In Carey v. King, 856 F.2d 1439, 1441 (9th Cir. 1988), the Ninth Circuit affirmed the district court's dismissal of a case for failure to prosecute. The Ninth Circuit cited the following factors as relevant to the district court's determination of whether dismissal of a pro se plaintiff's action for failure to prosecute is warranted: "(1) the public's interest in expeditious resolution of litigation; (2) the court's need to manage its docket; (3) the risk of prejudice to the defendants; (4) the public policy favoring disposition of cases on their merits and (5) the availability of less drastic sanctions.'" Id. at 1440 (quoting Henderson v. Duncan, 779 F.2d 1421, 1423 (9th Cir. 1986)).

In this case, plaintiff has failed to inform the Court of her current address, failed to file a First Amended Complaint as directed, and failed to respond to the Court's November 6, 2013 OSC. Plaintiff's failure to follow the Court's orders and to prosecute her case has caused this action to languish, impermissibly allowing plaintiff to control the pace of the docket rather than the Court. See Pagtalunan, 291 F.3d at 642 ("It is incumbent upon the Court to manage its docket without being subject to routine noncompliance of litigants."). Plaintiff's conduct indicates that she does not intend to litigate this action diligently, or at all. Thus, the first and second factors weigh in favor of dismissal. See Yourish v. California Amplifier, 191 F.3d 983, 990 (9th Cir. 1999) ("[T]he public's interest in expeditious resolution of litigation always favors dismissal.").

A rebuttable presumption of prejudice to defendants arises when a plaintiff unreasonably delays prosecution of an action. See In re Eisen, 31 F.3d 1447, 1452-53 (9th Cir. 1994). Although the defendants here have not yet been served and the pendency of a lawsuit is not itself sufficiently prejudicial to warrant dismissal ( Pagtalunan, 291 F.3d at 642), nothing suggests that the presumption of prejudice to defendants is unwarranted here. Where a party offers a poor excuse for failing to comply with a court's order, the prejudice to the opposing parties is sufficient to favor dismissal. See Yourish, 191 F.3d at 991-92. Here, plaintiff has not offered any excuse for her failure to comply with the Court's initial order or to respond to two additional court orders. Further, "[u]nnecessary delay inherently increases the risk that witnesses' memories will fade and evidence will become stale." Pagtalunan, 291 F.3d at 643 (citing Sibron v. New York, 392 U.S. 40, 57, 88 S.Ct. 1889, 20 L.Ed.2d 917 (1968)). Thus, the third factor also weighs in favor of dismissal.

It is a plaintiff's responsibility to move a case toward a disposition at a reasonable pace and to avoid dilatory and evasive tactics. See Morris v. Morgan Stanley & Co., 942 F.2d 648, 652 (9th Cir. 1991). By failing to inform the Court of her current address, to file a First Amended Complaint, and to respond to the Court's November 6, 2013 OSC, plaintiff has not discharged this responsibility. In these circumstances, the public policy favoring resolution of disputes on the merits does not outweigh plaintiff's failure to comply with court orders or move the case forward.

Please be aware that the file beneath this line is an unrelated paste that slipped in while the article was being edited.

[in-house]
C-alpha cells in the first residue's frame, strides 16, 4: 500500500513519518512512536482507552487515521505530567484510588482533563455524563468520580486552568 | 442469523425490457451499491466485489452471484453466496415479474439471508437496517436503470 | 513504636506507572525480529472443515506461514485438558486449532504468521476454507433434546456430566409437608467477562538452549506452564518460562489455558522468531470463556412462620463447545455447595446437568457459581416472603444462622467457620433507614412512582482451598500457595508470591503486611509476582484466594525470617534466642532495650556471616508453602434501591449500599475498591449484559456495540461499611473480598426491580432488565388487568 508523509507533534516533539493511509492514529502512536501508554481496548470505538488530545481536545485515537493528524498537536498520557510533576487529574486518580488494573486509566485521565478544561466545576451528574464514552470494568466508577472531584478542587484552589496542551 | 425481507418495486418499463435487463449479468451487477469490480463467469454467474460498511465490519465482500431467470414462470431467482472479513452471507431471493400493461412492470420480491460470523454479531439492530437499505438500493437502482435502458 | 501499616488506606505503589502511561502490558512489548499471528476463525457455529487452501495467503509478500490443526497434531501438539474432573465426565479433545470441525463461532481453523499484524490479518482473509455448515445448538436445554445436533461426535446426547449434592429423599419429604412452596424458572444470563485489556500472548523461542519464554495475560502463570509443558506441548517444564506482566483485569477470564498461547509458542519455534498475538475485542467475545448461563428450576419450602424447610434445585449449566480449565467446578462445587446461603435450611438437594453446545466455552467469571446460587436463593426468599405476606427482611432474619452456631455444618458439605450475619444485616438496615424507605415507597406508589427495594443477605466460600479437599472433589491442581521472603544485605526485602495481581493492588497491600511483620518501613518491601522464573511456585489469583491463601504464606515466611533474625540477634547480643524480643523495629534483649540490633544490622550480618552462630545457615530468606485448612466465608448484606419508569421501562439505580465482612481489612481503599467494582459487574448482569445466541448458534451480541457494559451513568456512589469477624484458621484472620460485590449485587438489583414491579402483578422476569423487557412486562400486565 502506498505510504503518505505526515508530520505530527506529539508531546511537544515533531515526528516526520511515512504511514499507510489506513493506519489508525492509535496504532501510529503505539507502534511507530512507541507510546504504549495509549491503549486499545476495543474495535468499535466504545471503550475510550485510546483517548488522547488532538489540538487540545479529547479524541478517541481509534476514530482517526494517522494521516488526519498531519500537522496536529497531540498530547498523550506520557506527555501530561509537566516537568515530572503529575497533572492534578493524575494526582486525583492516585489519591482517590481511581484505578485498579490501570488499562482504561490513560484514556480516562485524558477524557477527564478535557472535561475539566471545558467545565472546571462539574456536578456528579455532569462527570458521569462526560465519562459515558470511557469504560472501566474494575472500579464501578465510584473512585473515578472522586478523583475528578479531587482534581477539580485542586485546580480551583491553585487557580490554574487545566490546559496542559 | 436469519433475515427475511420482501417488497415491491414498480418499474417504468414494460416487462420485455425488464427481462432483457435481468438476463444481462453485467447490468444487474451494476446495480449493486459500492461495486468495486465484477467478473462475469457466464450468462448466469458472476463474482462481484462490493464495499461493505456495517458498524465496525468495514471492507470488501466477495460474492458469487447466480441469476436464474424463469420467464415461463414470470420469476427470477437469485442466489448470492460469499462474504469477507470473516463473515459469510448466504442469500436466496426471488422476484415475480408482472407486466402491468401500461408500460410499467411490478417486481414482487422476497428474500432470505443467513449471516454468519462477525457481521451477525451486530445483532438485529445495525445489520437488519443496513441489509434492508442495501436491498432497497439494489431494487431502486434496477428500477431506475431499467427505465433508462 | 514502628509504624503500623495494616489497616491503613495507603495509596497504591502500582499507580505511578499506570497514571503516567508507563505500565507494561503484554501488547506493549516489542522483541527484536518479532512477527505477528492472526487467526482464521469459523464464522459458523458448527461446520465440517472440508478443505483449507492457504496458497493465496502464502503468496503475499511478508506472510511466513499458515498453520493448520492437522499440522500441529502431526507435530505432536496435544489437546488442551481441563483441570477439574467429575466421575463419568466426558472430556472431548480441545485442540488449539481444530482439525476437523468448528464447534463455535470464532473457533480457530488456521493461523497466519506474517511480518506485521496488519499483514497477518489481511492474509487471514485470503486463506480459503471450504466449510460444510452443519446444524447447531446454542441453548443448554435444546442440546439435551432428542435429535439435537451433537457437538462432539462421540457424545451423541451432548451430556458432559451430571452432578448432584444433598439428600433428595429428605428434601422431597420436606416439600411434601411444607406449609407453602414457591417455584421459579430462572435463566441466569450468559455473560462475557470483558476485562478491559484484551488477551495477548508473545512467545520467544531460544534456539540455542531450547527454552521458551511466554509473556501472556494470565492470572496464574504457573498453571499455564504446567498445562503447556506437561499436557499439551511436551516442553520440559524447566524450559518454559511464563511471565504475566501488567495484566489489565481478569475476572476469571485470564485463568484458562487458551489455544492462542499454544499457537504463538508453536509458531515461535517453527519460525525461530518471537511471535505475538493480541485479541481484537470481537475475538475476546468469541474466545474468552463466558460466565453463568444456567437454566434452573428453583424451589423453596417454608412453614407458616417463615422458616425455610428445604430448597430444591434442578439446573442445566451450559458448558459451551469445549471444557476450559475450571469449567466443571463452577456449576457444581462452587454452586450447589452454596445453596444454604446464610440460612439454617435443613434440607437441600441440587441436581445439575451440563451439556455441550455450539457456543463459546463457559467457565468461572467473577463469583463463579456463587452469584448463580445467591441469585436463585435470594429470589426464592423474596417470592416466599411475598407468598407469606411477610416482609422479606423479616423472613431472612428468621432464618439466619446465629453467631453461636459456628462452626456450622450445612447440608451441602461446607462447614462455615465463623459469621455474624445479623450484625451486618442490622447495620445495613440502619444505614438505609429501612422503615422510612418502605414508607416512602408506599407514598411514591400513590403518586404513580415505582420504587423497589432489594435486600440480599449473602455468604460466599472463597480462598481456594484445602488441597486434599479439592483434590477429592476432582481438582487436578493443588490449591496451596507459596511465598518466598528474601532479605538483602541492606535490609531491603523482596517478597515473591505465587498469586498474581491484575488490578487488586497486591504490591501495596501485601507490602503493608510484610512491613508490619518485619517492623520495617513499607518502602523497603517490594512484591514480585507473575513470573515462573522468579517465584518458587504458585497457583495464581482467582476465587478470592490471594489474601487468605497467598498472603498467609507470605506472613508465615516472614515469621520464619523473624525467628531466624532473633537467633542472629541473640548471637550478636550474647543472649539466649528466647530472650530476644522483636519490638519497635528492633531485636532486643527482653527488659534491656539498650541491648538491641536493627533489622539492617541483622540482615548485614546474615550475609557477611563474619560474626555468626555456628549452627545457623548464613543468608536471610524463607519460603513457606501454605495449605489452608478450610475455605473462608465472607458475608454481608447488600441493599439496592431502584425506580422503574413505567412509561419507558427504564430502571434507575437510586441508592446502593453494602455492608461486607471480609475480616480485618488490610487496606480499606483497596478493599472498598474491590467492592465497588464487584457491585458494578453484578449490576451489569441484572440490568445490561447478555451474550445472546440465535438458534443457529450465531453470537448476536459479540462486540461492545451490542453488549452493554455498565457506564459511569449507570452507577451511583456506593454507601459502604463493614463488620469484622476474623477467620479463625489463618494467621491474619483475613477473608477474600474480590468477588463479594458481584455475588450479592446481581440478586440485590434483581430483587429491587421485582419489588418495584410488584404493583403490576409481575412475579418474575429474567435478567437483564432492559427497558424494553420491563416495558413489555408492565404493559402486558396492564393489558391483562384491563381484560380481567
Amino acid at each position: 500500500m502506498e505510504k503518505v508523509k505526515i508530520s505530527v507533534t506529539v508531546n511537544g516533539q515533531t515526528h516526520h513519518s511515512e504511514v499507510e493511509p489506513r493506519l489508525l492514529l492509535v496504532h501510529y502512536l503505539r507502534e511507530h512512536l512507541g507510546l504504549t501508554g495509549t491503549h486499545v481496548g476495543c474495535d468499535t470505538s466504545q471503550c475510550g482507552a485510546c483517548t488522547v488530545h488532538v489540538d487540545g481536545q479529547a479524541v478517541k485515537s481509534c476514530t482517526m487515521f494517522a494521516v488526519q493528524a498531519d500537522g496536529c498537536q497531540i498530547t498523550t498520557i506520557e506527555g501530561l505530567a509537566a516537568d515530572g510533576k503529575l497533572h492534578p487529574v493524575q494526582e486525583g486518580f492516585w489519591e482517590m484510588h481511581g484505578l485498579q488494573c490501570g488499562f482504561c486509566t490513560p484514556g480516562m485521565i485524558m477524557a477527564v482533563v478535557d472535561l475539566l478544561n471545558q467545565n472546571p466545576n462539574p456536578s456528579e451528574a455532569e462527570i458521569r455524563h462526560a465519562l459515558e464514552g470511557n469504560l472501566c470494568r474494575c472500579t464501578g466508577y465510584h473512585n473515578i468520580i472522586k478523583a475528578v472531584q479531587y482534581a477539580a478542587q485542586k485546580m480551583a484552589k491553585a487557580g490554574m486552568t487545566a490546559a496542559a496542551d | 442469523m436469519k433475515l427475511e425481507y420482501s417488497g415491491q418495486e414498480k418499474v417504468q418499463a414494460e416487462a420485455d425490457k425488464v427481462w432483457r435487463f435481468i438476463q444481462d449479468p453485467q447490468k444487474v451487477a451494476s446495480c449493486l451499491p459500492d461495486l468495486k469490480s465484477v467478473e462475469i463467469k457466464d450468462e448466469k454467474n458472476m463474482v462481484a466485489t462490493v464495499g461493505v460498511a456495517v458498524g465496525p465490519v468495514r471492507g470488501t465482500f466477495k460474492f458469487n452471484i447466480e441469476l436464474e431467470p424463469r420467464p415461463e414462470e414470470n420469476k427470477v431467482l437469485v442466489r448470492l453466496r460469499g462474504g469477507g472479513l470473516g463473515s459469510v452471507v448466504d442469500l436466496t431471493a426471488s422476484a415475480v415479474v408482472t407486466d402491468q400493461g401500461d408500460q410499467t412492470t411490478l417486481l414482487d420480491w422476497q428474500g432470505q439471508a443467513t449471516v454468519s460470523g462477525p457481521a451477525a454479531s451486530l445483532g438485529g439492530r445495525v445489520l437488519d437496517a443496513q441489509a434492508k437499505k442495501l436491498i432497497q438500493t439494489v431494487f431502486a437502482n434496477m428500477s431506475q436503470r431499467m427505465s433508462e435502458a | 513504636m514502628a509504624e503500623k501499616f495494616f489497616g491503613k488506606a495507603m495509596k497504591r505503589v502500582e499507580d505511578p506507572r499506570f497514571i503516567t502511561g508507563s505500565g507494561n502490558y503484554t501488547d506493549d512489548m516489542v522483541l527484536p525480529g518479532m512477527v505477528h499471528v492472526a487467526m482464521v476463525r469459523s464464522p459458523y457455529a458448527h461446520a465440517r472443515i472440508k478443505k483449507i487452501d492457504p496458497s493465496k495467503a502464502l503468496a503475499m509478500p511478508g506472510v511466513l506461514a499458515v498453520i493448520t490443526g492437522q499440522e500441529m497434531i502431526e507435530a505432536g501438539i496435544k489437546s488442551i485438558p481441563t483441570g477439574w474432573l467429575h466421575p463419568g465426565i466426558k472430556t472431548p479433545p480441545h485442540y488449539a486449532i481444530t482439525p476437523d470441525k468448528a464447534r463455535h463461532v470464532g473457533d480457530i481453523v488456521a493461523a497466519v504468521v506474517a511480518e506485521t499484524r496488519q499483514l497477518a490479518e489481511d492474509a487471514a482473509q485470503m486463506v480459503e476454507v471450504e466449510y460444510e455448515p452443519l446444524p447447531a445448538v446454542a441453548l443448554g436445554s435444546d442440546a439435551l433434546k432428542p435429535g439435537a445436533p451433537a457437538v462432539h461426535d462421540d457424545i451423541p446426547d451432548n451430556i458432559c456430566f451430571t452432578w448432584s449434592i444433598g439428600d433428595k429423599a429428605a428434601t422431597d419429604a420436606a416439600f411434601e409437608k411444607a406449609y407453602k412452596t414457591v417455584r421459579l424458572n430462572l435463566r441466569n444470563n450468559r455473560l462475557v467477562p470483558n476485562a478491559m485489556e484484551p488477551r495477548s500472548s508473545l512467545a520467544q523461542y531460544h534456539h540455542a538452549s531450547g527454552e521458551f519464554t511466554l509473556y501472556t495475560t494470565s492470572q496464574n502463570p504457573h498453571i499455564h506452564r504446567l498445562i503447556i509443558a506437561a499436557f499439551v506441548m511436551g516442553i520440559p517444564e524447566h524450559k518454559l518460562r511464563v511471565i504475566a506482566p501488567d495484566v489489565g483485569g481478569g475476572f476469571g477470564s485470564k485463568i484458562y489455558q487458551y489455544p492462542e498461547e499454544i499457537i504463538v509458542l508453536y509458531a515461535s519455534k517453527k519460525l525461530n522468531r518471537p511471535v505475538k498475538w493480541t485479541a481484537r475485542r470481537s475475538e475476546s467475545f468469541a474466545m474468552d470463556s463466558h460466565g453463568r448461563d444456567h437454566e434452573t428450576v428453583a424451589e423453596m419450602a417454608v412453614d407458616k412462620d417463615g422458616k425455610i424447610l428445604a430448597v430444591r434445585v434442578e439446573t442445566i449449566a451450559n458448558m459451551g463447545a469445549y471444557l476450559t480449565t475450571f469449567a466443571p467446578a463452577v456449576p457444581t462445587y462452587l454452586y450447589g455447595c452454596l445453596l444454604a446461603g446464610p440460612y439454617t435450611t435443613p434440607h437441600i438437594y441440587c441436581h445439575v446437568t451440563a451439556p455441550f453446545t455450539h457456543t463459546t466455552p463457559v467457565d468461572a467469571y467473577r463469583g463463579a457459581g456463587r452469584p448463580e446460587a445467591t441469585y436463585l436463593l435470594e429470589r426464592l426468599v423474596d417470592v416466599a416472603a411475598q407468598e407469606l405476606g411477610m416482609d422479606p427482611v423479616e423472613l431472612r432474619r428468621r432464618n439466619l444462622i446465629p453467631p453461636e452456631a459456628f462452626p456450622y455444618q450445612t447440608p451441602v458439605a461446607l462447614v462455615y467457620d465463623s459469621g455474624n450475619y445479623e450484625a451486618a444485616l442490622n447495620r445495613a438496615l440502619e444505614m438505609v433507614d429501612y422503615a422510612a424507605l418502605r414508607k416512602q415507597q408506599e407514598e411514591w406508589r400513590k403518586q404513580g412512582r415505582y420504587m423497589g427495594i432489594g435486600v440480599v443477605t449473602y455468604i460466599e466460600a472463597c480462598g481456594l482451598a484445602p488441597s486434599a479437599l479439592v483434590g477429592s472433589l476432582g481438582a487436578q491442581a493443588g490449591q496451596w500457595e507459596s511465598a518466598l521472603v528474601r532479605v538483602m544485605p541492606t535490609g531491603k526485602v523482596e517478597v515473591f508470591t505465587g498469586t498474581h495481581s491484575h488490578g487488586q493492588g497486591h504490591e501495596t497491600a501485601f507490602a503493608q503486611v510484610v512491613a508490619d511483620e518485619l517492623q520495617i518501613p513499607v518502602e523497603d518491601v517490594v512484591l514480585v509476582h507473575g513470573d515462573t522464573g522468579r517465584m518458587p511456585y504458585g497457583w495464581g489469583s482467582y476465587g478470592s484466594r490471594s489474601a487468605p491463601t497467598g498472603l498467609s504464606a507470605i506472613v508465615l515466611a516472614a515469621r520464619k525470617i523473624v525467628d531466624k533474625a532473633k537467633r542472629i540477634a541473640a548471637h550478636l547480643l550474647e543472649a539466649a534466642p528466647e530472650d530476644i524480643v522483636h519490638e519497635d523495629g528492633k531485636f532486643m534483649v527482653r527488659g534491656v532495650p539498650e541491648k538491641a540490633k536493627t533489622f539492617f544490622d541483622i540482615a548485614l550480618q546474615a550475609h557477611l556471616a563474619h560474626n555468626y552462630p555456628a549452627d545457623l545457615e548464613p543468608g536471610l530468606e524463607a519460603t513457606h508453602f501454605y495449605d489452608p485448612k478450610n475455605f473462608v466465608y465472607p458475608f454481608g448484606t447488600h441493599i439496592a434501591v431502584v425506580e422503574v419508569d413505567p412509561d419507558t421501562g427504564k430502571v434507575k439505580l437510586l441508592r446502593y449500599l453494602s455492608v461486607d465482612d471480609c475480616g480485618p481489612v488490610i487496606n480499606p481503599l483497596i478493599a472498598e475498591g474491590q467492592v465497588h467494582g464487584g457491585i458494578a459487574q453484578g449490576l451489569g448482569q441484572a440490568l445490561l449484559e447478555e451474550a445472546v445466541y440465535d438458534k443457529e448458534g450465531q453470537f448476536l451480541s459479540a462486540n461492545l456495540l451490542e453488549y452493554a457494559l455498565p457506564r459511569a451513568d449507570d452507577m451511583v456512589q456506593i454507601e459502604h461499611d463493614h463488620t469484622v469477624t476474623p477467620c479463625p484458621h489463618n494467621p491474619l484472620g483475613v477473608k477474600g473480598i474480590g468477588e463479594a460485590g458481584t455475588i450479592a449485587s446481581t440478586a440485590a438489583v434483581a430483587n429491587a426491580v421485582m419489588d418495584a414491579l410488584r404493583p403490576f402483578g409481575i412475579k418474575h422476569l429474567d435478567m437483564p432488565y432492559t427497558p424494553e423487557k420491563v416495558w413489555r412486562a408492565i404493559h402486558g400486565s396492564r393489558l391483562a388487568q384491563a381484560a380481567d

The fifth factor, the availability of less drastic sanctions, ordinarily counsels against dismissal. "Alternative sanctions include: a warning, a formal reprimand, placing the case at the bottom of the calendar, a fine, the imposition of costs or attorney fees, the temporary suspension of the culpable counsel from practice before the court, ... dismissal of the suit unless new counsel is secured [, ]... preclusion of claims or defenses, or the imposition of fees and costs upon plaintiff's counsel...." Malone v. U.S. Postal Serv., 833 F.2d 128, 132 n.1 (9th Cir. 1987) (citation and internal quotation omitted). In the instant case, however, each of these possibilities is either inappropriate for a pro se litigant proceeding in forma pauperis under the PLRA or has already been employed with no apparent effect.

The Court attempted to avoid dismissal by: (1) advising plaintiff in its initial order that if plaintiff fails to keep the court informed of a correct mailing address, this case may be dismissed; (2) cautioning plaintiff in its September 20, 2013 dismissal order that failure to timely file a First Amended Complaint may result in a recommendation of dismissal; (3) after no response was received to the dismissal order, issuing an OSC in which the Court warned plaintiff that failure to timely respond to the OSC would be deemed by the Court as consent to dismissal of the action without prejudice; and (4) even after the OSC was returned as undeliverable, waiting more than two weeks beyond the deadlines to respond to the OSC and file a First Amended Complaint before issuing this order. Plaintiff has failed to inform the Court where she may be reached, and has not communicated with the Court in any fashion since she filed the complaint. Further, dismissal without prejudice is less drastic than dismissal with prejudice. As there appears to be no less drastic sanction than dismissal without prejudice now available, the fifth factor weighs in favor of dismissal.

Based on the foregoing, dismissal of the complaint without prejudice is warranted for failure to prosecute and to obey court orders.

III.

ORDER

IT IS THEREFORE ORDERED that Judgment shall be entered dismissing this action without prejudice.